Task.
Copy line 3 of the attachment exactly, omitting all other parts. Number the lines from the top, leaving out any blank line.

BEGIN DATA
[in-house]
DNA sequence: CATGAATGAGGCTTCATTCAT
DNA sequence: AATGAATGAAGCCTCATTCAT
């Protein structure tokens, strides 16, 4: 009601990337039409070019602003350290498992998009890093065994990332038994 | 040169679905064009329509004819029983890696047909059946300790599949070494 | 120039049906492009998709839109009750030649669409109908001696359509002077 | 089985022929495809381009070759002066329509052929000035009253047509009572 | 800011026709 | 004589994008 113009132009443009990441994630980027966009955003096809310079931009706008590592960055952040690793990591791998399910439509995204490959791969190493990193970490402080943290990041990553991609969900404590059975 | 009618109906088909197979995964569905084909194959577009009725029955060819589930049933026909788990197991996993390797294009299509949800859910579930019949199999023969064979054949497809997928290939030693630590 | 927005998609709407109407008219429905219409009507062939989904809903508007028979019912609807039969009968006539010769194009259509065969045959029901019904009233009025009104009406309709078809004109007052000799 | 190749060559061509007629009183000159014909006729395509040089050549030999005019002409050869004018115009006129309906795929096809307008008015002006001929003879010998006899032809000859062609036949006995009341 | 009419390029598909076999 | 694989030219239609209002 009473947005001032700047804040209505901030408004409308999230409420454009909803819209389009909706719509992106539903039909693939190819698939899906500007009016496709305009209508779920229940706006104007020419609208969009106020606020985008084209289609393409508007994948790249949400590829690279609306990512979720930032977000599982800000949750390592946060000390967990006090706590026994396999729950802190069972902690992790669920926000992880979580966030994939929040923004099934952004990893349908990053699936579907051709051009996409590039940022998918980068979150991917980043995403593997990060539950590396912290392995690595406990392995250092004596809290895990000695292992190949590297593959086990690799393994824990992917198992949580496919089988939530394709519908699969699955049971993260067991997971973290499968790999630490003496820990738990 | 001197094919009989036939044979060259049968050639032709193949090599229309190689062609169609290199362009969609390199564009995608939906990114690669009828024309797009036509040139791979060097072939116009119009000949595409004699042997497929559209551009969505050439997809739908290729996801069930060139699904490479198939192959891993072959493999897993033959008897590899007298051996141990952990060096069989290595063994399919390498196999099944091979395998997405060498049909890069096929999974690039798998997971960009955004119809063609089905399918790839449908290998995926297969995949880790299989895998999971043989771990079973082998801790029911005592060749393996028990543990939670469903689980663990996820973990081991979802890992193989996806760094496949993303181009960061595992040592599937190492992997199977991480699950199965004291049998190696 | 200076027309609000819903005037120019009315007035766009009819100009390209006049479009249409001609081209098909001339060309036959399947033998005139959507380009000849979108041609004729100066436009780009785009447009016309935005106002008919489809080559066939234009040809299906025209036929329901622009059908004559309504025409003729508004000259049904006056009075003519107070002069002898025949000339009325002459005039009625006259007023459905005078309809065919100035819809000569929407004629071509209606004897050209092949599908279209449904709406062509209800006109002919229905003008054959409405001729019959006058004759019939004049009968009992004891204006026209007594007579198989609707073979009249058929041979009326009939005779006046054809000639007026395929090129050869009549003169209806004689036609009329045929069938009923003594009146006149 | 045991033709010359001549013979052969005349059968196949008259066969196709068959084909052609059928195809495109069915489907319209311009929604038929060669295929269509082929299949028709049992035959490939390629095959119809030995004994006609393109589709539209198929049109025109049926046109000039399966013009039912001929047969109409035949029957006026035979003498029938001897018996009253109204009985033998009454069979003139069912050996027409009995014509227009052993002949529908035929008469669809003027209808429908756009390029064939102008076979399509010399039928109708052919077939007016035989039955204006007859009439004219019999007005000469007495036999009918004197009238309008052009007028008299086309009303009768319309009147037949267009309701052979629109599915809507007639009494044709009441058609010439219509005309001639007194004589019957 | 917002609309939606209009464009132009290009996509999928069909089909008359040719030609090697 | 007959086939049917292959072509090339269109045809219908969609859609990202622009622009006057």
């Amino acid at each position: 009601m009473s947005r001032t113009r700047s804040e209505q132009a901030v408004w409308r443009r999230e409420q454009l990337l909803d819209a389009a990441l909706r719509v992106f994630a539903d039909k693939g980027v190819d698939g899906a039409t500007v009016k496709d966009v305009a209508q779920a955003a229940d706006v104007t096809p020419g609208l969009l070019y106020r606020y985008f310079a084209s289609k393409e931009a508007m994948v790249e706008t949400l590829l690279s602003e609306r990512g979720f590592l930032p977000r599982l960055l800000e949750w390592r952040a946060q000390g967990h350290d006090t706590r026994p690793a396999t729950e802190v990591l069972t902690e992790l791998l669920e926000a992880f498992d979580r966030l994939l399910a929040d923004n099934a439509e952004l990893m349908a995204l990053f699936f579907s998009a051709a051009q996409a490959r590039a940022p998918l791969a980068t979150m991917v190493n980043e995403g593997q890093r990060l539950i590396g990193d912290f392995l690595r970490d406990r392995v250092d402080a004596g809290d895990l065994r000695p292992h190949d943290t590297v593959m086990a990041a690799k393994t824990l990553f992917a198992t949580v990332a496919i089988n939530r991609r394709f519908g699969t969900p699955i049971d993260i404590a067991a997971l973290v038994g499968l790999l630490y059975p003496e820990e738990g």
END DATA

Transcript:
DNA sequence: AATGAATGAAGCCTCATTCAT